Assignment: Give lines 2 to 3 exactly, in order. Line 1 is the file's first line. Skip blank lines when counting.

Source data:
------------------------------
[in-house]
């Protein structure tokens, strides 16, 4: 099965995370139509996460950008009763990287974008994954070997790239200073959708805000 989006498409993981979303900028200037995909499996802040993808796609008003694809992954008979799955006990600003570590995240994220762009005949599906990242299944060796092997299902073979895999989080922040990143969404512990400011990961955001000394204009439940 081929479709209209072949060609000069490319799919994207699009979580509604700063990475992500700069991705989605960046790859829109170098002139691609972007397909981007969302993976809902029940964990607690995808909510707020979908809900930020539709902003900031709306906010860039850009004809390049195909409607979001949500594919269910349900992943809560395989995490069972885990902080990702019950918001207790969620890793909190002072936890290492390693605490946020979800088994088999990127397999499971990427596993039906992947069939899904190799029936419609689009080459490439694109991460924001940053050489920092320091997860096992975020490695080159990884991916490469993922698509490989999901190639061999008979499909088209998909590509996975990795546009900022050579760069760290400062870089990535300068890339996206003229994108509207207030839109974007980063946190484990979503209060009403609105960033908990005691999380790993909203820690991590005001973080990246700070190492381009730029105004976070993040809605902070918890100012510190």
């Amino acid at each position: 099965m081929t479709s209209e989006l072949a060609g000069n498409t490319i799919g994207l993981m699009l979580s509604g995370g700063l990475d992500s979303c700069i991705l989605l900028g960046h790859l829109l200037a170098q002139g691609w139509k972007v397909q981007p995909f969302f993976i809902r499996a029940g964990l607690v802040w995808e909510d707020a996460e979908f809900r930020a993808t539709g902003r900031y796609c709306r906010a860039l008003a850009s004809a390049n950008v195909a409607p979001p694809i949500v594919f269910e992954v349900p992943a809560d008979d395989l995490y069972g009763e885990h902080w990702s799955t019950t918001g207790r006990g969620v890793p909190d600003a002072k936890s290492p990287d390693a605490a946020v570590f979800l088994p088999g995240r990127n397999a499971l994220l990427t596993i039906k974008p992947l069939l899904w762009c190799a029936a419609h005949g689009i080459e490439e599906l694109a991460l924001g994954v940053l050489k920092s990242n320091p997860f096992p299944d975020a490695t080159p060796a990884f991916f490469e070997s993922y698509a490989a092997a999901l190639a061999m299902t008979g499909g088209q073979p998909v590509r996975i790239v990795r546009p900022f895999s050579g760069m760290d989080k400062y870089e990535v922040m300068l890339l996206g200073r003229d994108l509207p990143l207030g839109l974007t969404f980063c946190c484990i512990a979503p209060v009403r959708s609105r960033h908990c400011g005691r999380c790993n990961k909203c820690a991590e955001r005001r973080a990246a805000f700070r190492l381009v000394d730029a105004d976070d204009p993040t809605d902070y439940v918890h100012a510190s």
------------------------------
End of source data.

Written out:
């Protein structure tokens, strides 16, 4: 099965995370139509996460950008009763990287974008994954070997790239200073959708805000 989006498409993981979303900028200037995909499996802040993808796609008003694809992954008979799955006990600003570590995240994220762009005949599906990242299944060796092997299902073979895999989080922040990143969404512990400011990961955001000394204009439940 081929479709209209072949060609000069490319799919994207699009979580509604700063990475992500700069991705989605960046790859829109170098002139691609972007397909981007969302993976809902029940964990607690995808909510707020979908809900930020539709902003900031709306906010860039850009004809390049195909409607979001949500594919269910349900992943809560395989995490069972885990902080990702019950918001207790969620890793909190002072936890290492390693605490946020979800088994088999990127397999499971990427596993039906992947069939899904190799029936419609689009080459490439694109991460924001940053050489920092320091997860096992975020490695080159990884991916490469993922698509490989999901190639061999008979499909088209998909590509996975990795546009900022050579760069760290400062870089990535300068890339996206003229994108509207207030839109974007980063946190484990979503209060009403609105960033908990005691999380790993909203820690991590005001973080990246700070190492381009730029105004976070993040809605902070918890100012510190």
């Amino acid at each position: 099965m081929t479709s209209e989006l072949a060609g000069n498409t490319i799919g994207l993981m699009l979580s509604g995370g700063l990475d992500s979303c700069i991705l989605l900028g960046h790859l829109l200037a170098q002139g691609w139509k972007v397909q981007p995909f969302f993976i809902r499996a029940g964990l607690v802040w995808e909510d707020a996460e979908f809900r930020a993808t539709g902003r900031y796609c709306r906010a860039l008003a850009s004809a390049n950008v195909a409607p979001p694809i949500v594919f269910e992954v349900p992943a809560d008979d395989l995490y069972g009763e885990h902080w990702s799955t019950t918001g207790r006990g969620v890793p909190d600003a002072k936890s290492p990287d390693a605490a946020v570590f979800l088994p088999g995240r990127n397999a499971l994220l990427t596993i039906k974008p992947l069939l899904w762009c190799a029936a419609h005949g689009i080459e490439e599906l694109a991460l924001g994954v940053l050489k920092s990242n320091p997860f096992p299944d975020a490695t080159p060796a990884f991916f490469e070997s993922y698509a490989a092997a999901l190639a061999m299902t008979g499909g088209q073979p998909v590509r996975i790239v990795r546009p900022f895999s050579g760069m760290d989080k400062y870089e990535v922040m300068l890339l996206g200073r003229d994108l509207p990143l207030g839109l974007t969404f980063c946190c484990i512990a979503p209060v009403r959708s609105r960033h908990c400011g005691r999380c790993n990961k909203c820690a991590e955001r005001r973080a990246a805000f700070r190492l381009v000394d730029a105004d976070d204009p993040t809605d902070y439940v918890h100012a510190s």